Monday, October 12, 2009

Kanuma Buttsuke Autumn Festival part 1

This weekend we were supposed to go to Gunkanjima, but because somebody in this household had a hissy fit about it, the trip had to be cancelled. We’ll give it another shot later this year.

So instead, I have another festival for you. Yeah, yeah, I know, this blog is turning into a “local Japanese festivals that nobody cares about” blog, but what the heck, someone has to write about them, and it might as well be me.

Float street and sign nk

On the way to the shrine

And what’s going on in Kanuma this weekend is the annual Buttsuke Autumn Festival (鹿沼ぶっつけ秋祭り. And no, “buttsuke” has nothing to do with butts. Sorry. (Though yeah, in Japan, you never know, that’s for sure.)

Anyway, where was I? Ah, yes, the Autumn Festival. In Kanuma. A wholly unremarkable town on the JR Nikko Line. But as most wholly unremarkable, provincial Japanese towns, it has a totally fun and remarkably grand festival.

Float in the street nk 2

Going to the shrine

The festival is quite old, too. It commemorates the time in 1608 when after long wars, the Imamiya shrine was being reconstructed and there was no rain. So local folks got together at the shrine and did what most folks during severe droughts do the world over – they prayed. And lo and behold, it started to rain. Where the carved, wooden floats fit into this, I am not entirely sure. But our grandma (who’s actually from Kanuma) said that her grandma told her that her grandma told her that way back when the floats were actually portable stages for dance and theatre performances. And the performances were dedicated to the gods at the shrine.

Dogs view

How the dog saw it

Then some shogun got his kimono all in a wad over something totally unrelated to the celebrations and forbade singing and dancing and extravagant celebrations. And so in the Edo period the good people of Kanuma turned their energy to carving more and more opulent floats instead.

Entering the shrine

Entering the shrine

So what about those “butts”? “Buttsuke” (ぶっつけ) has nothing to do with butts (unfortunately). It simply means that the floats (or the mikoshi, when you have a mikoshi procession) collide, while loud music plays and fair maidens with flowers in their hair sprinkle rose petals and dance in celebration. Well, maybe not exactly like that, but you get the idea.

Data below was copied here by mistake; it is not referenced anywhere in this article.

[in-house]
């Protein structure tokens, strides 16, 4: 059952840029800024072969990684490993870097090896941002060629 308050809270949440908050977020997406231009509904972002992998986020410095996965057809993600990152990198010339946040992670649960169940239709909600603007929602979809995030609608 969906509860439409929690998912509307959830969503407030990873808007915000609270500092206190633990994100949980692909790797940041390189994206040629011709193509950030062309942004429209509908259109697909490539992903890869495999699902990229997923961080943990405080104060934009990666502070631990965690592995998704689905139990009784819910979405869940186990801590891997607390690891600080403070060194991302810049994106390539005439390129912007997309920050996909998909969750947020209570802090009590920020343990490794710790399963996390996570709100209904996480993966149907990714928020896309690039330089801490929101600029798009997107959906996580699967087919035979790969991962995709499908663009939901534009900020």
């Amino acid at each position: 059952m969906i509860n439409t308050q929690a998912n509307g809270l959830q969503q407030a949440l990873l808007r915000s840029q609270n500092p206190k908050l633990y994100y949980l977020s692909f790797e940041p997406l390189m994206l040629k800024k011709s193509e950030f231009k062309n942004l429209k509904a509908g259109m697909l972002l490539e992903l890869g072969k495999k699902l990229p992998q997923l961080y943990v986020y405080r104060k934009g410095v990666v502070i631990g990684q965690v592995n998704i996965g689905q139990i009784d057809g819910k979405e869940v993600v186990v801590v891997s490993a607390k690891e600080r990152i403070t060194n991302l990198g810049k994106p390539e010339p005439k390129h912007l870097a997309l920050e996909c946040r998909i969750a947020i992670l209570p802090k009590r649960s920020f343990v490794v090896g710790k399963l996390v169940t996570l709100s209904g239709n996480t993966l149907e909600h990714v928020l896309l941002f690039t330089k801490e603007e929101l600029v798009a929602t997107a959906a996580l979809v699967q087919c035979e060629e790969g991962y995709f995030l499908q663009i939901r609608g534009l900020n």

And that’s the story of the Kanuma Autumn Festival. More photos here and here.

Sunday, October 4, 2009

More Engrish

What attracts pubic
The sad part was that when I took this photo this t-shirt was being worn by a junior high English teacher (Japanese native) who saw absolutely nothing wrong with it.

yabu-something or the other

In recent days “Budget Trouble” has been experiencing some serious, heavy-duty budget trouble, because after all, MacBooks don’t grow on trees and Photoshop has a price tag that only Photoshop can have. So, instead of blogging, yours truly has been busy doing what most people with budget trouble do, namely, making money.

But even being totally broke (swine flu notwithstanding) did not stop us from having fun. Free fun, of course. Last weekend was a five-day affair in Japan, and on one of those days a traditional archery festival – Yabusame – was held at a shrine in a nearby town.

Technically, yabusame (流鏑馬) is archery on horseback, and as all things in Japan (except for washlets perhaps, but hey, even that’s debatable) was invented during the Kamakura period. When was that? A long time ago.

But because the Japanese are obsessed with all sorts of traditional things, such as J-pop, manga, wearing wooden flip-flops and punctuating every (no matter how brief) conversation with at least five “eeeehhhhhhs” and “aaaaaahhhhhhhs”, they still organize yabusame events.

The festival we went to took place at the Nakamura shrine in Moka (yes, Moka again, after all, it IS my favorite town in Tochigi). And besides archery, there were other things to watch there as well. My preferred activity was the sword waving, where individuals dressed in traditional clothing (there you have that "tradition" bit again) waved swords and cut bamboo sticks (yes, those were real swords) while hordes of spectators snapped pictures.

Cutting girl bw square 2

Hey, look, it's Azumi.

Cutting girl bw square

The archery event was last and sadly, it was very anti-climactic. There were only three riders, their shooting was not so good (blame Asahi super dry, I guess), and between the dust and the mosquitoes I’ve had enough of it after about 2 rounds. Sitting in the car and reading Bill Bryson's "Down Under" proved a much more exciting way to pass the time. But hey, the festival was free, so I know I have no right to complain.

On horses all 3

More photos of the event here and here and here and here.